All too quickly the initial optimism and hope turned to criticism. Some criticism was justified, such as COS turning down the tools already developed by Europeans; or maybe justified, such as frequently changing the rules of membership. Then there was the appearance of the NBS not having taken some of the problems seriously, such as those it had been trying to solve since 1982. For example, in June 1987, Data Communications Magazine reported that COS had selected TCP/IP for an internal network, not the equivalent OSI protocols. The reason, the computer vendor, SUN Microsystems, did not yet support OSI protocols. A COS researcher, Steve Smith is quoted in Data Communications as saying:
“I realize it may look bad, but we do plan to migrate [to the OSI protocols.] ”
Meanwhile, procurement of computer and networking equipment by the agencies of the Federal Government had continued. The lack of OSI products, as well as the bewildering choices of OSI protocols, encouraged the purchase of proven TCP/IP products. The same factors that inspired the creation of the MAP and TOP Profiles now plagued government procurement. Customers (in this case the Federal Government) wanted to reduce complexity, increase compatibility, and buy products that they could use. After all, the purpose of Internetworking products was to make organizations more efficient and productive. Critical to user adoption, then, was overcoming the confusion that the development of Networking and Internetworking standards had left.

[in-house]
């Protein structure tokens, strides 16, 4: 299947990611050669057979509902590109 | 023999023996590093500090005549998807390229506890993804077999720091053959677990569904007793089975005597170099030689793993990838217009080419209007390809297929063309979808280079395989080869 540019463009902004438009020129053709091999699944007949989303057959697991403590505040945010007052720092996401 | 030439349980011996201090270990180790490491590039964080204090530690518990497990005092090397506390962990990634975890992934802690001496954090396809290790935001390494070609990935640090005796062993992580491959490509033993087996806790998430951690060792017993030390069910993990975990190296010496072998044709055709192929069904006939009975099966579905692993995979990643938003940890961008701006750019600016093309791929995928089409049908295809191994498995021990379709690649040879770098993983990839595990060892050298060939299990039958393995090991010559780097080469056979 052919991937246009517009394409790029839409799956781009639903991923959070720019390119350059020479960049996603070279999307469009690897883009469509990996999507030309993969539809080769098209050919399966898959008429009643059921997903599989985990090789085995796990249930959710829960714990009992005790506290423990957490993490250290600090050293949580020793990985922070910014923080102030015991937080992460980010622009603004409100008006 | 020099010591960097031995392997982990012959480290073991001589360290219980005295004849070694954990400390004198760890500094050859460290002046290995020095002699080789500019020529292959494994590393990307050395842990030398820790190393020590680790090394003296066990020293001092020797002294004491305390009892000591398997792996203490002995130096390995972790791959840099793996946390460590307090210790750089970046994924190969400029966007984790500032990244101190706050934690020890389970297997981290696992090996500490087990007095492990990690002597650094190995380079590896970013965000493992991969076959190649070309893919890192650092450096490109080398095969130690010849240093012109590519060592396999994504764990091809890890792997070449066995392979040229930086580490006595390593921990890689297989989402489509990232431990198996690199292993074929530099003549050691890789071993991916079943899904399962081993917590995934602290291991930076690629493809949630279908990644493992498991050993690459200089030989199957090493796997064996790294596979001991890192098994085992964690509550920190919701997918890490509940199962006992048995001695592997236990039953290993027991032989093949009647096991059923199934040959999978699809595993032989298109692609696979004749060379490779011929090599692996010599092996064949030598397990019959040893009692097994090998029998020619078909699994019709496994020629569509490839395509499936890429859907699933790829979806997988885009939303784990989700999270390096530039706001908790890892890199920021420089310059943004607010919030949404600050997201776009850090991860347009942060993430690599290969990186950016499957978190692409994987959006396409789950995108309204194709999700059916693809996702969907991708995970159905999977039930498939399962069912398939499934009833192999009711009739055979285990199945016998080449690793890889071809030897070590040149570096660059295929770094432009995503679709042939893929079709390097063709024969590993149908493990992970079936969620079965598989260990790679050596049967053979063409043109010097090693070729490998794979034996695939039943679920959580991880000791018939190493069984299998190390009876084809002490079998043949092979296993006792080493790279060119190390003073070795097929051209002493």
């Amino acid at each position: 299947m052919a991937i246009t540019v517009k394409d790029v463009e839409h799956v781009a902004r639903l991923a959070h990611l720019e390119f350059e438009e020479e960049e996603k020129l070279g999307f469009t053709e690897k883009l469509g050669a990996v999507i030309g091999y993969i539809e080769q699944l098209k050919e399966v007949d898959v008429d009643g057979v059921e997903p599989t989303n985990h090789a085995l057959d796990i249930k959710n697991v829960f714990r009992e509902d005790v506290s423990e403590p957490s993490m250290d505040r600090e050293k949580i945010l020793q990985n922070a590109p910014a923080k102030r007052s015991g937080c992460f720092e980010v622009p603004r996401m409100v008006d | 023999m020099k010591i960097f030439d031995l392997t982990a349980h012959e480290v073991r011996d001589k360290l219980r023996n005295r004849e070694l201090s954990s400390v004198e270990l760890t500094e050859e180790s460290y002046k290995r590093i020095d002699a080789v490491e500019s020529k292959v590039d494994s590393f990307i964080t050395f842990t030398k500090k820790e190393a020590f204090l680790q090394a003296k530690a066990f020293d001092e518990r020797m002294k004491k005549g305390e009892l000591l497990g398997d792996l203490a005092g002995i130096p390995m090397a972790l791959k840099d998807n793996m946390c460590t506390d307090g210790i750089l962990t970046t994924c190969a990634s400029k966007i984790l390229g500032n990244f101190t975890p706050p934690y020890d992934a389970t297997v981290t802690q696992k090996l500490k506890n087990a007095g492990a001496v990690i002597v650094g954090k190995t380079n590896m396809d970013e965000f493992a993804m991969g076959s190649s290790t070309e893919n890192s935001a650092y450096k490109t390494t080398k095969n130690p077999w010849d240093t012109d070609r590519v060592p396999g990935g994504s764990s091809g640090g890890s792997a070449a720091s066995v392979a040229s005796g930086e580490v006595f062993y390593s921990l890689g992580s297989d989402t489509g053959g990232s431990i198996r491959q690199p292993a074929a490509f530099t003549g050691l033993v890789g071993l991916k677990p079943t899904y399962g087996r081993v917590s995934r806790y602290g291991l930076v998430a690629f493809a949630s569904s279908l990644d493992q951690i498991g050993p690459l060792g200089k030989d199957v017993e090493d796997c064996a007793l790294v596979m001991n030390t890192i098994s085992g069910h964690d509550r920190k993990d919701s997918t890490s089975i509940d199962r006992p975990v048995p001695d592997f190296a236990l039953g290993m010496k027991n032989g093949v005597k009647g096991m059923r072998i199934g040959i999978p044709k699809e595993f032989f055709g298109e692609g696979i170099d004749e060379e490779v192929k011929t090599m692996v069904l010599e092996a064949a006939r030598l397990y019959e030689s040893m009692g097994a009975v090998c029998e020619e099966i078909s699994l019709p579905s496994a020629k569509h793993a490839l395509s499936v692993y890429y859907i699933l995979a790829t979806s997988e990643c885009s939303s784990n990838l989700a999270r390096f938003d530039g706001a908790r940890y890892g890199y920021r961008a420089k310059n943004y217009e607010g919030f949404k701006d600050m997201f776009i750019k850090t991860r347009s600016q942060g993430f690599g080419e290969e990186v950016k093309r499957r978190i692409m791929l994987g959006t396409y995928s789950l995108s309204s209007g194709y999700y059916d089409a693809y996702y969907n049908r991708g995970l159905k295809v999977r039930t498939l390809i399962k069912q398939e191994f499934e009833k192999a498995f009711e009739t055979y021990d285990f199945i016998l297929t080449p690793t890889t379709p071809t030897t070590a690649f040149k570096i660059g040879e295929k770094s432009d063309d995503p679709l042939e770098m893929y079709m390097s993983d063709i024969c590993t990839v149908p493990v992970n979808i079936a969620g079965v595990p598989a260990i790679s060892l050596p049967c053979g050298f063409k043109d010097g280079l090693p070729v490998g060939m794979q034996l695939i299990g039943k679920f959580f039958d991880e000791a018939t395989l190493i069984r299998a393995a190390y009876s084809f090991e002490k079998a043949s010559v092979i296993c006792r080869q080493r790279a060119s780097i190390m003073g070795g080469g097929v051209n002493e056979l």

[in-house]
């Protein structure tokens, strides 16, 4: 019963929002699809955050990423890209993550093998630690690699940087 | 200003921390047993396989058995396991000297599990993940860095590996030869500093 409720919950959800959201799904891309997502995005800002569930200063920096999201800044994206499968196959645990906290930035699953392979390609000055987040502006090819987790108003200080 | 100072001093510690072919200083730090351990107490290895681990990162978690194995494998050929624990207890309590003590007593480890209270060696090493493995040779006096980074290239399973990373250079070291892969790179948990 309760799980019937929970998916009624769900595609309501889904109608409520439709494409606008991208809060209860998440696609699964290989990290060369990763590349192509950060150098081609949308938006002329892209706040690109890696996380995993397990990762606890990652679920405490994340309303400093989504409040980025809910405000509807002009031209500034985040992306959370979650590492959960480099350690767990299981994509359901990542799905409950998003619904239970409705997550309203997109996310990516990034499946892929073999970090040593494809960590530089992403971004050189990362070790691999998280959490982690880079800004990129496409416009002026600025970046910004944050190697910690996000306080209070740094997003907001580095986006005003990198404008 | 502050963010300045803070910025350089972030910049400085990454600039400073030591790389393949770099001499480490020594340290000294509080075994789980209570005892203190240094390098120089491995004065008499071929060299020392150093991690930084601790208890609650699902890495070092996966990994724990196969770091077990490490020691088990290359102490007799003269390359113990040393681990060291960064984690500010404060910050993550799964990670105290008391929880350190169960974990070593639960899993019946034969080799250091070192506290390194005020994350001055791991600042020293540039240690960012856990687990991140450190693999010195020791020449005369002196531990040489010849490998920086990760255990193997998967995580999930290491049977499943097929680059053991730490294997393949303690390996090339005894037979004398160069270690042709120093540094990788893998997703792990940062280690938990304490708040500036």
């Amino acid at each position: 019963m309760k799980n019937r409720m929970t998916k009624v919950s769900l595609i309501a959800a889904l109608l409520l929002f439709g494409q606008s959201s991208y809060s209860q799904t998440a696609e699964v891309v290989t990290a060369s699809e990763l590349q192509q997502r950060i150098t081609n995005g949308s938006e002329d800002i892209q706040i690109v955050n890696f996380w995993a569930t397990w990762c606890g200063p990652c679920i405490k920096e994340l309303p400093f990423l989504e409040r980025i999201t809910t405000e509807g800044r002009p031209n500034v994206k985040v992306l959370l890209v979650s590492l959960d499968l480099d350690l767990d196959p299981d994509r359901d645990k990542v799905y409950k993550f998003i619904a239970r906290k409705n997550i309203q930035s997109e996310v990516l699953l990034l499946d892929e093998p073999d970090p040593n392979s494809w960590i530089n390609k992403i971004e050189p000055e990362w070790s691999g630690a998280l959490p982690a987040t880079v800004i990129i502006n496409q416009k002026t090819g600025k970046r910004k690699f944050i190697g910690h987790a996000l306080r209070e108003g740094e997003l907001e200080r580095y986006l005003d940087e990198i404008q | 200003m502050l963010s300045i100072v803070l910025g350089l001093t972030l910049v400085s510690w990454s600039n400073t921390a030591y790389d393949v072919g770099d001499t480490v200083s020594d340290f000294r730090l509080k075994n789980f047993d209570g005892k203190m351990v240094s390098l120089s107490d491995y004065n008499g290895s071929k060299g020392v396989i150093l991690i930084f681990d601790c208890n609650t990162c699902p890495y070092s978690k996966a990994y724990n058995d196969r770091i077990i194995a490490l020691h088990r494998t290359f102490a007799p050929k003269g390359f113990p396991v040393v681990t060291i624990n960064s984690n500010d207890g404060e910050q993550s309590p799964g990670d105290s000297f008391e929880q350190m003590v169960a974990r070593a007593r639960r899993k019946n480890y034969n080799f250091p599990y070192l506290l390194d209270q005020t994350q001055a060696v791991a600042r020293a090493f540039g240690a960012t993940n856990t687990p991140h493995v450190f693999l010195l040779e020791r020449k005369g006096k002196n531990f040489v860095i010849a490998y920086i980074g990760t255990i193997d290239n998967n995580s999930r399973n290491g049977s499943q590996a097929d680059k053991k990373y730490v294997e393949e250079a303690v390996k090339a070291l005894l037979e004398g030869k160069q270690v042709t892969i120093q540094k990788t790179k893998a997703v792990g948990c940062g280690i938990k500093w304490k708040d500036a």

To solve many of these problems, in September 1986, NBS held the initial meeting of government agencies wanting to create a Government OSI Profile, or GOSIP. Representatives from 19 government organizations participated in the effort to “coordinate the acquisition and operation of OSI products by the Federal government.” 
Once GOSIP was specified, the plan was for it to become a FIPS. Heafner remembers:
“When I first got here, the notion was: "Let's write down all of these specifications and go publish them as soon as we can as FIPS." Really, I stayed here until I felt my job was done, which was to write the initial GOSIP. That was all that was needed. We don't need to write, and to republish and re-track and maintain the same standards that ANSI, ISO, CCITT and IEEE are doing. We simply need to write a procurement specification that references that work, and that's what has been done with GOSIP.”
The collaborations between federal agencies to produce GOSIP proceeded more harmoniously than Mulvenna anticipated:
“It’s interesting that DOD was a major contributor to GOSIP. You would think that, of all the government agencies, they would have the most at stake in the status quo. That may be true for some of the people at the lower levels, but there has been a recognition by some of the higher people in DOD that OSI is the way to go.”